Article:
7

In the traditional Hebrew Bible layout there were three major groupings: the Torah, the Prophets, and the Writings. It seems like a pretty easy connection to say that when Luke mentions “Moses and all the Prophets” that he is lumping all the books in the first two groupings together (emphasis mine):

Luke 24:27 (HCSB)

27 Then beginning with Moses and all the Prophets, He interpreted for them the things concerning Himself in all the Scriptures.

What is less clear to me is what he might have in mind when he adds the “Psalms” a few verses later (emphasis mine):

Luke 24:44 (HCSB)

44 Then He told them, “These are My words that I spoke to you while I was still with you—that everything written about Me in the Law of Moses, the Prophets, and the Psalms must be fulfilled.”

I’ve heard it suggested1 that this was likely a reference to the entire third section, Writings, to include non-poetic books such as what most Christians today have categorized as historical (e.g. Chronicles) and even prophetic (e.g. Daniel) books.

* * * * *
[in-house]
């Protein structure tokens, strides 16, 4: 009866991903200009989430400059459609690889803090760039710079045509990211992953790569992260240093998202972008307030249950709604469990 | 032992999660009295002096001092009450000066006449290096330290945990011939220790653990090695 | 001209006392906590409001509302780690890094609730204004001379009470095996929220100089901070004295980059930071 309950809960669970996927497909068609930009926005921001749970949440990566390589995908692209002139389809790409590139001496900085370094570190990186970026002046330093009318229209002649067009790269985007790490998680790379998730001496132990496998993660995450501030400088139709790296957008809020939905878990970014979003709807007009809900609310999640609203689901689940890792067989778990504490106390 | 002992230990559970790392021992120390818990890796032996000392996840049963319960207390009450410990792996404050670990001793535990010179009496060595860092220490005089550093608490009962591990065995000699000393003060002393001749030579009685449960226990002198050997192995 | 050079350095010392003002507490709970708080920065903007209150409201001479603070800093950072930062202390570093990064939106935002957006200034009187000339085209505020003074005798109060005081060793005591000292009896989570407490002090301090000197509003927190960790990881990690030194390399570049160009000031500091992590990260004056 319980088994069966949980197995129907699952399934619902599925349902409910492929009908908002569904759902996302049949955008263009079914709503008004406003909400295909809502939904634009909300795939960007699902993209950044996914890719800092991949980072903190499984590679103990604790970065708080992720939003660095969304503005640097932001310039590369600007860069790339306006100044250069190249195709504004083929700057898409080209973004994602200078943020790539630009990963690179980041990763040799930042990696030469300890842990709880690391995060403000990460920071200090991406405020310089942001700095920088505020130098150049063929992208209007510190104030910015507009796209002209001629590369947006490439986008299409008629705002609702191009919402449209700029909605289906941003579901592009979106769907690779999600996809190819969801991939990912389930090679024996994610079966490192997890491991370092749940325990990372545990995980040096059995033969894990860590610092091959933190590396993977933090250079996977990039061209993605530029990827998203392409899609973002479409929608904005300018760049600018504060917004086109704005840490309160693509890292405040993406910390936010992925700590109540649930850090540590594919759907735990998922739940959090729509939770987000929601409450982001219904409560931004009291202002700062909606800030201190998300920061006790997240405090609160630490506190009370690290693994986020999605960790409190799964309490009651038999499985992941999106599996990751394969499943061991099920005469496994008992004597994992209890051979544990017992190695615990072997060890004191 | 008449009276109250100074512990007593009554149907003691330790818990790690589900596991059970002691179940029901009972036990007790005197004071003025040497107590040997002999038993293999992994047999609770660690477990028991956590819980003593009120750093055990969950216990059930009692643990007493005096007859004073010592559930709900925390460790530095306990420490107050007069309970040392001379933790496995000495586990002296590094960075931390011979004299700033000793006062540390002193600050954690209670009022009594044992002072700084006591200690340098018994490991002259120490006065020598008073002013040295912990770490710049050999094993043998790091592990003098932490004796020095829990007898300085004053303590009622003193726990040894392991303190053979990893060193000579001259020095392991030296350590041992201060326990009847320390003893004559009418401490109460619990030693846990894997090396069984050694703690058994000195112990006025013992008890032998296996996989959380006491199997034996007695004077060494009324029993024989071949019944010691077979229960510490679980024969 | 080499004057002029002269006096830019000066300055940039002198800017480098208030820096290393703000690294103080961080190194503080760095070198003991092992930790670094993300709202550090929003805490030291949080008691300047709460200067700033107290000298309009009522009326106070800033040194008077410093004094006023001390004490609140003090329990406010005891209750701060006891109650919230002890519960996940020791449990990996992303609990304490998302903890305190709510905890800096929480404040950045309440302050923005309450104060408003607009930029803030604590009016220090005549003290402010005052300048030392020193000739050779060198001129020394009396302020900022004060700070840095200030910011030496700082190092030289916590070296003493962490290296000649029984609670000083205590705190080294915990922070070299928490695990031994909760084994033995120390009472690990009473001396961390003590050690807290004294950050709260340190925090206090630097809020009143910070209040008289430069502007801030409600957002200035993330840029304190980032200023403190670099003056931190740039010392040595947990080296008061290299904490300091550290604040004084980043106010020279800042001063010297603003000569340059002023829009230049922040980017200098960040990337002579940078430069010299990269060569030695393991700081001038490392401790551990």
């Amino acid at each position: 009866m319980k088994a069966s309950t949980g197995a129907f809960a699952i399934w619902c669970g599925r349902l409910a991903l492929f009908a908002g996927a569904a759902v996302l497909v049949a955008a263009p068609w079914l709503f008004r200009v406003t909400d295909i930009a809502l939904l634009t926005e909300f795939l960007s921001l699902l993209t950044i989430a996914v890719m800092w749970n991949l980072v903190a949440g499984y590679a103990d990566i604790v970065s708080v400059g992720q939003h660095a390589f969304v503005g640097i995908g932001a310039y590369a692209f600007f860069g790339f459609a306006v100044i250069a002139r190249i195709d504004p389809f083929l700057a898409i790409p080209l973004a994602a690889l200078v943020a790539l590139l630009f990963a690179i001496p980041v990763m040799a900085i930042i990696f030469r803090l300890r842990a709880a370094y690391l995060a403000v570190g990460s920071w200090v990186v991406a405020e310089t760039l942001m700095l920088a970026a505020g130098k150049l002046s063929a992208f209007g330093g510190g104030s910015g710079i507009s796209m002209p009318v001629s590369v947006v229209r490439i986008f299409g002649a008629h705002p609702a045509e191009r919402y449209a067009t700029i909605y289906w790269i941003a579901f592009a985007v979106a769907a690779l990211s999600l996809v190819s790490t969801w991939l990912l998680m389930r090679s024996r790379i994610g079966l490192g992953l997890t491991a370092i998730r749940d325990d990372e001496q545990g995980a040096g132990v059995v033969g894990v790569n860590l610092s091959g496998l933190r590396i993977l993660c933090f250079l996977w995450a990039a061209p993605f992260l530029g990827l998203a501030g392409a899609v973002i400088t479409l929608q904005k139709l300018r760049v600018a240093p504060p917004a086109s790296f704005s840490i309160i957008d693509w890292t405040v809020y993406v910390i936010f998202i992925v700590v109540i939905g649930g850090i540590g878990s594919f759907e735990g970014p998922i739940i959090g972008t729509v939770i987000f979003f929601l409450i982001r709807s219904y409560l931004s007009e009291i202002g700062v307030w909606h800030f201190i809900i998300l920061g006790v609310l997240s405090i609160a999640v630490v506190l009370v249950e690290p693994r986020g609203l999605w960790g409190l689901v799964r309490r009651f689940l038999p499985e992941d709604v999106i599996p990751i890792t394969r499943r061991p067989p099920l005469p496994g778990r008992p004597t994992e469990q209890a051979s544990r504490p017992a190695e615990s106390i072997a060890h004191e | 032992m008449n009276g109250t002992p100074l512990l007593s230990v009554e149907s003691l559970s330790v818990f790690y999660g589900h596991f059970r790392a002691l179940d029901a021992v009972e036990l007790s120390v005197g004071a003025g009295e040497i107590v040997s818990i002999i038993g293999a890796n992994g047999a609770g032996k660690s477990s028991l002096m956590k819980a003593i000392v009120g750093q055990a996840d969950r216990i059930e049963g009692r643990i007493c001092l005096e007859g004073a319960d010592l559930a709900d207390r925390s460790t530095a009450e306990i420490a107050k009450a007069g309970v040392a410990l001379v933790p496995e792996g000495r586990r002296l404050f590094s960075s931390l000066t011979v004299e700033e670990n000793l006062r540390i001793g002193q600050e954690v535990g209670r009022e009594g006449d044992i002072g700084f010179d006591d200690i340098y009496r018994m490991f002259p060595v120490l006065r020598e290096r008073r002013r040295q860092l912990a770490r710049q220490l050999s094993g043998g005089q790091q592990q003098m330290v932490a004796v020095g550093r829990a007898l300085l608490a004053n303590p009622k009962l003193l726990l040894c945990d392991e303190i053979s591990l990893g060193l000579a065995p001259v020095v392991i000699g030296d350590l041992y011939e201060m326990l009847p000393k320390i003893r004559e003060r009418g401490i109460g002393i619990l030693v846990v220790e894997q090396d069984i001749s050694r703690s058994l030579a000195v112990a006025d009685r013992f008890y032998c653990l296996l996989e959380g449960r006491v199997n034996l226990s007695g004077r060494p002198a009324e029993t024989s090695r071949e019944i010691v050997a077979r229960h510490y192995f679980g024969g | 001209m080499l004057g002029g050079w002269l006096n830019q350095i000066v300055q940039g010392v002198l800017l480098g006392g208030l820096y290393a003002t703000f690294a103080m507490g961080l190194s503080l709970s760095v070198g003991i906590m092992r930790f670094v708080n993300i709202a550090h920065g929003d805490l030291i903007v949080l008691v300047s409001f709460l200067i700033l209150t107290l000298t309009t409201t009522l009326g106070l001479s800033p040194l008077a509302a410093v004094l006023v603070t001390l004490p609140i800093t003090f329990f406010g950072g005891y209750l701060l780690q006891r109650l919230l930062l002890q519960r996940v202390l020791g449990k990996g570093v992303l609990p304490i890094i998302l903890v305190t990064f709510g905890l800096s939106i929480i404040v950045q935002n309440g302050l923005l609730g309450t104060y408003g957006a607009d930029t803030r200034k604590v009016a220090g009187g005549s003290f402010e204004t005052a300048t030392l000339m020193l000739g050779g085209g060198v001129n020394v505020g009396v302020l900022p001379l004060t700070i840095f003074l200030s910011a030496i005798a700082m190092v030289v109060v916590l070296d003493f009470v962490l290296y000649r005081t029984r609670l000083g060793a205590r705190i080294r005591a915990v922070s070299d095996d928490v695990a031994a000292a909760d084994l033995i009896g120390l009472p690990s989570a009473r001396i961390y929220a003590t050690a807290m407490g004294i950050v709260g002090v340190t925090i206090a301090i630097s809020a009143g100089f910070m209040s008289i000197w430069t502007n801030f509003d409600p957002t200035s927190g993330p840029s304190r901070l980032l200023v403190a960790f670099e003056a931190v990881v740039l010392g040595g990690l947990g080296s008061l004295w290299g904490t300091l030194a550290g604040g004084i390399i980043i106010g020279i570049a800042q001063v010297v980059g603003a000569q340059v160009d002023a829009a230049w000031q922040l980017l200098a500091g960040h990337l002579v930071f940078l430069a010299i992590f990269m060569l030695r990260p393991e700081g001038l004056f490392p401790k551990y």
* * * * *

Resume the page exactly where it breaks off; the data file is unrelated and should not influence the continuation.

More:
What linguistic, contextual or historical evidence do we have that this is the case rather than being strictly a reference to what we generally title as the book of ‘Psalms’ today?

1 Dennis Johnson, Walking with Jesus through His Word, pg. 13.

1

Barnes' Notes on the New Testament concurs with Dennis Johnson's assertion of Psalms being synonymous with a third section, but also adds a contextual reason for possibly emphasizing Psalms in that section of Luke 24.

The Psalms. The word here used probably means what were comprehended under the name of Hagiographa, or holy writings. This consisted of the Psalms, Proverbs, Job, Song of Solomon, Ruth, Lamentations, Ecclesiastes, Esther, Daniel, Ezra, and Nehemiah, and the two books of Chronicles. This division of the Old Testament was in use long before the time of Christ, and was what he referred to here; and he meant to say that in each of these divisions of the Old Testament there were prophecies respecting himself. The particular subject before them was his resurrection from the dead. A most striking prediction of this is contained in Psalms 16:9-11. Compare it with Acts 2:24-32, 13:35-37. - Barnes' Notes on the New Testament

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